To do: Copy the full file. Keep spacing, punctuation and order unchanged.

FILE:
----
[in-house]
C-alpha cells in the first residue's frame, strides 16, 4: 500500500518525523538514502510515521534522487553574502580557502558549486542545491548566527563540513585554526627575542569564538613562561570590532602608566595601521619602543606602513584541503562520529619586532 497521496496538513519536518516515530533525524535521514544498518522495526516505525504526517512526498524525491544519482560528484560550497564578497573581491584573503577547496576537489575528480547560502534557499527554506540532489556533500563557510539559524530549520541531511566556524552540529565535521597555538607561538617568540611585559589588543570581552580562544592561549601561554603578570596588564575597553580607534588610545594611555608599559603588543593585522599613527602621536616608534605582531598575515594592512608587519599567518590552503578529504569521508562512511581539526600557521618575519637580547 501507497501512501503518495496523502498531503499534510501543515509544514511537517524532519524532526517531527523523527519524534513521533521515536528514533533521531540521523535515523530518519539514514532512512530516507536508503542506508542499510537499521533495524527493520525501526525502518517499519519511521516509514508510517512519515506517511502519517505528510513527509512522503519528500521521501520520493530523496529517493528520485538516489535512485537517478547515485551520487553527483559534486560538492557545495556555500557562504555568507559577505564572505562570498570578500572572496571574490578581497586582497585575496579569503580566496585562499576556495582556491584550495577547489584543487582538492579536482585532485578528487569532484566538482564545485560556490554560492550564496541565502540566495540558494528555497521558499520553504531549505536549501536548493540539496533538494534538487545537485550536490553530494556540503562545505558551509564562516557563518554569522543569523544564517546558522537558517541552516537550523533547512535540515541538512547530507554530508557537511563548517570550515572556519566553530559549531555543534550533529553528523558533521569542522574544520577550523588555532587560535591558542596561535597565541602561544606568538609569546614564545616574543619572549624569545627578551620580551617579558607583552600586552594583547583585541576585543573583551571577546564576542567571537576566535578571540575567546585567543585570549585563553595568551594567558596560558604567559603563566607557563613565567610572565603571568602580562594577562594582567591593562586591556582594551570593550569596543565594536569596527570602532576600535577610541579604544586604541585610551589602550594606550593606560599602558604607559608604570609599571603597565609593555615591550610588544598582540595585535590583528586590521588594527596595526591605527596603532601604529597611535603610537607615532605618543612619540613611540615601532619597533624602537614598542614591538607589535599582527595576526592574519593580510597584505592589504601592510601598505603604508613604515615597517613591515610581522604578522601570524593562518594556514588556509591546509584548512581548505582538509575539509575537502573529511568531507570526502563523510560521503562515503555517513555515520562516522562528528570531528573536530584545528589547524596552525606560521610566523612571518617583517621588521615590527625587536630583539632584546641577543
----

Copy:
[in-house]
C-alpha cells in the first residue's frame, strides 16, 4: 500500500518525523538514502510515521534522487553574502580557502558549486542545491548566527563540513585554526627575542569564538613562561570590532602608566595601521619602543606602513584541503562520529619586532 497521496496538513519536518516515530533525524535521514544498518522495526516505525504526517512526498524525491544519482560528484560550497564578497573581491584573503577547496576537489575528480547560502534557499527554506540532489556533500563557510539559524530549520541531511566556524552540529565535521597555538607561538617568540611585559589588543570581552580562544592561549601561554603578570596588564575597553580607534588610545594611555608599559603588543593585522599613527602621536616608534605582531598575515594592512608587519599567518590552503578529504569521508562512511581539526600557521618575519637580547 501507497501512501503518495496523502498531503499534510501543515509544514511537517524532519524532526517531527523523527519524534513521533521515536528514533533521531540521523535515523530518519539514514532512512530516507536508503542506508542499510537499521533495524527493520525501526525502518517499519519511521516509514508510517512519515506517511502519517505528510513527509512522503519528500521521501520520493530523496529517493528520485538516489535512485537517478547515485551520487553527483559534486560538492557545495556555500557562504555568507559577505564572505562570498570578500572572496571574490578581497586582497585575496579569503580566496585562499576556495582556491584550495577547489584543487582538492579536482585532485578528487569532484566538482564545485560556490554560492550564496541565502540566495540558494528555497521558499520553504531549505536549501536548493540539496533538494534538487545537485550536490553530494556540503562545505558551509564562516557563518554569522543569523544564517546558522537558517541552516537550523533547512535540515541538512547530507554530508557537511563548517570550515572556519566553530559549531555543534550533529553528523558533521569542522574544520577550523588555532587560535591558542596561535597565541602561544606568538609569546614564545616574543619572549624569545627578551620580551617579558607583552600586552594583547583585541576585543573583551571577546564576542567571537576566535578571540575567546585567543585570549585563553595568551594567558596560558604567559603563566607557563613565567610572565603571568602580562594577562594582567591593562586591556582594551570593550569596543565594536569596527570602532576600535577610541579604544586604541585610551589602550594606550593606560599602558604607559608604570609599571603597565609593555615591550610588544598582540595585535590583528586590521588594527596595526591605527596603532601604529597611535603610537607615532605618543612619540613611540615601532619597533624602537614598542614591538607589535599582527595576526592574519593580510597584505592589504601592510601598505603604508613604515615597517613591515610581522604578522601570524593562518594556514588556509591546509584548512581548505582538509575539509575537502573529511568531507570526502563523510560521503562515503555517513555515520562516522562528528570531528573536530584545528589547524596552525606560521610566523612571518617583517621588521615590527625587536630583539632584546641577543